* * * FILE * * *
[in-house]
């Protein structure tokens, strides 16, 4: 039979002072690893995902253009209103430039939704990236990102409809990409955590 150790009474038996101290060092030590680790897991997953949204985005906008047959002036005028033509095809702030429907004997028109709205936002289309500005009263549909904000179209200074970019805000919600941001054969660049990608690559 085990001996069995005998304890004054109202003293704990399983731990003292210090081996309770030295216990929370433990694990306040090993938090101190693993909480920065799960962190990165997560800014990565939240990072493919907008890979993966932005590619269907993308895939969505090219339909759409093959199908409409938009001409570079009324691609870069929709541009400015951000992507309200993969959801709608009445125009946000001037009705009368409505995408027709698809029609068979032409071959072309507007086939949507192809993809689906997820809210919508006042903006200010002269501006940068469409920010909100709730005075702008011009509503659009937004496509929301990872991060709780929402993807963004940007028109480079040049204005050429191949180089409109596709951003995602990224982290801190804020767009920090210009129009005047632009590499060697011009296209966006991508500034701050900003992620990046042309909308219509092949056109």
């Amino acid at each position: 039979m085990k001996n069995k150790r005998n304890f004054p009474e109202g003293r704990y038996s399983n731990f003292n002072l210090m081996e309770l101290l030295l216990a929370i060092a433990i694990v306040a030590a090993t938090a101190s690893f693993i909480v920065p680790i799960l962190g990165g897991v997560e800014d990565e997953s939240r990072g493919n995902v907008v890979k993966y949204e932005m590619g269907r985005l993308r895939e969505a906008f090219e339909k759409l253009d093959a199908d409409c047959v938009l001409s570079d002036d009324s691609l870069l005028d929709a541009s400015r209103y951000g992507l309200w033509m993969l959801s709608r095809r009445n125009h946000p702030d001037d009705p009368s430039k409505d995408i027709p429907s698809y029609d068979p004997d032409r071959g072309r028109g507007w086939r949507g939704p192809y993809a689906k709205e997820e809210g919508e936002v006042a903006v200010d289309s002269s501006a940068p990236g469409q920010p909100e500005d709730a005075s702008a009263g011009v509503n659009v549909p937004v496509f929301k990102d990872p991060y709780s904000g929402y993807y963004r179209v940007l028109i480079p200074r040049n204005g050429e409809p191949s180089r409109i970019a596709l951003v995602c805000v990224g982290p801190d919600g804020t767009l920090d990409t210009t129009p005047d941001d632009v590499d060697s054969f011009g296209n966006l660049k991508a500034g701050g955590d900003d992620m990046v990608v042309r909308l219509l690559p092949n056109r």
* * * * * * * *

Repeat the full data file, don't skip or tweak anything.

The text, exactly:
[in-house]
């Protein structure tokens, strides 16, 4: 039979002072690893995902253009209103430039939704990236990102409809990409955590 150790009474038996101290060092030590680790897991997953949204985005906008047959002036005028033509095809702030429907004997028109709205936002289309500005009263549909904000179209200074970019805000919600941001054969660049990608690559 085990001996069995005998304890004054109202003293704990399983731990003292210090081996309770030295216990929370433990694990306040090993938090101190693993909480920065799960962190990165997560800014990565939240990072493919907008890979993966932005590619269907993308895939969505090219339909759409093959199908409409938009001409570079009324691609870069929709541009400015951000992507309200993969959801709608009445125009946000001037009705009368409505995408027709698809029609068979032409071959072309507007086939949507192809993809689906997820809210919508006042903006200010002269501006940068469409920010909100709730005075702008011009509503659009937004496509929301990872991060709780929402993807963004940007028109480079040049204005050429191949180089409109596709951003995602990224982290801190804020767009920090210009129009005047632009590499060697011009296209966006991508500034701050900003992620990046042309909308219509092949056109």
């Amino acid at each position: 039979m085990k001996n069995k150790r005998n304890f004054p009474e109202g003293r704990y038996s399983n731990f003292n002072l210090m081996e309770l101290l030295l216990a929370i060092a433990i694990v306040a030590a090993t938090a101190s690893f693993i909480v920065p680790i799960l962190g990165g897991v997560e800014d990565e997953s939240r990072g493919n995902v907008v890979k993966y949204e932005m590619g269907r985005l993308r895939e969505a906008f090219e339909k759409l253009d093959a199908d409409c047959v938009l001409s570079d002036d009324s691609l870069l005028d929709a541009s400015r209103y951000g992507l309200w033509m993969l959801s709608r095809r009445n125009h946000p702030d001037d009705p009368s430039k409505d995408i027709p429907s698809y029609d068979p004997d032409r071959g072309r028109g507007w086939r949507g939704p192809y993809a689906k709205e997820e809210g919508e936002v006042a903006v200010d289309s002269s501006a940068p990236g469409q920010p909100e500005d709730a005075s702008a009263g011009v509503n659009v549909p937004v496509f929301k990102d990872p991060y709780s904000g929402y993807y963004r179209v940007l028109i480079p200074r040049n204005g050429e409809p191949s180089r409109i970019a596709l951003v995602c805000v990224g982290p801190d919600g804020t767009l920090d990409t210009t129009p005047d941001d632009v590499d060697s054969f011009g296209n966006l660049k991508a500034g701050g955590d900003d992620m990046v990608v042309r909308l219509l690559p092949n056109r």